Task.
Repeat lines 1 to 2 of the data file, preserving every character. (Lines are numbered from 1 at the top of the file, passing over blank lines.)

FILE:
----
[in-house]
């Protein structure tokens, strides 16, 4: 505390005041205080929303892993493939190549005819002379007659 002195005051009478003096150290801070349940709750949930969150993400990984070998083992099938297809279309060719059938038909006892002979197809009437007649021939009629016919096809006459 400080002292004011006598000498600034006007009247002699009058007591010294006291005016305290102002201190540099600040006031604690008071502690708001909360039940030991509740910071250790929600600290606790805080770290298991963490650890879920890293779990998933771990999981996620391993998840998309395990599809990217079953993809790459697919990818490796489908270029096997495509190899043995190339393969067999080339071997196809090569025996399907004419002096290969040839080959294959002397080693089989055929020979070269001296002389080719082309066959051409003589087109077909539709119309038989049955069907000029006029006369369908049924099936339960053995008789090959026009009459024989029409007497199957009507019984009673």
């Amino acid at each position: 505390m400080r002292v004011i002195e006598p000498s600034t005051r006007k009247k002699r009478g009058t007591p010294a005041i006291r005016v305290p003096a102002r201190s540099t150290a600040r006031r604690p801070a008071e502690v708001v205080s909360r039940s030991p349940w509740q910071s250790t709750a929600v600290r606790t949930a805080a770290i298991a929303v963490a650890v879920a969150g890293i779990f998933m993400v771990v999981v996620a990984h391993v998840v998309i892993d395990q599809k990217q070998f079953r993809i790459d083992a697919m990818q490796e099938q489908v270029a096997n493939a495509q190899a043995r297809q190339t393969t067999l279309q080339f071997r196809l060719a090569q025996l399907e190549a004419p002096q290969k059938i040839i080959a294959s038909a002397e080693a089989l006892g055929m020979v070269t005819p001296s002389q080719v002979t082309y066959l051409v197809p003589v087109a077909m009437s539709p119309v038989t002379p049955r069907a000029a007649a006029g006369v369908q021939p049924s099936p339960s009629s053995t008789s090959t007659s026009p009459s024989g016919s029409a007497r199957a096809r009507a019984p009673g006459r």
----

[in-house]
């Protein structure tokens, strides 16, 4: 505390005041205080929303892993493939190549005819002379007659 002195005051009478003096150290801070349940709750949930969150993400990984070998083992099938297809279309060719059938038909006892002979197809009437007649021939009629016919096809006459 400080002292004011006598000498600034006007009247002699009058007591010294006291005016305290102002201190540099600040006031604690008071502690708001909360039940030991509740910071250790929600600290606790805080770290298991963490650890879920890293779990998933771990999981996620391993998840998309395990599809990217079953993809790459697919990818490796489908270029096997495509190899043995190339393969067999080339071997196809090569025996399907004419002096290969040839080959294959002397080693089989055929020979070269001296002389080719082309066959051409003589087109077909539709119309038989049955069907000029006029006369369908049924099936339960053995008789090959026009009459024989029409007497199957009507019984009673």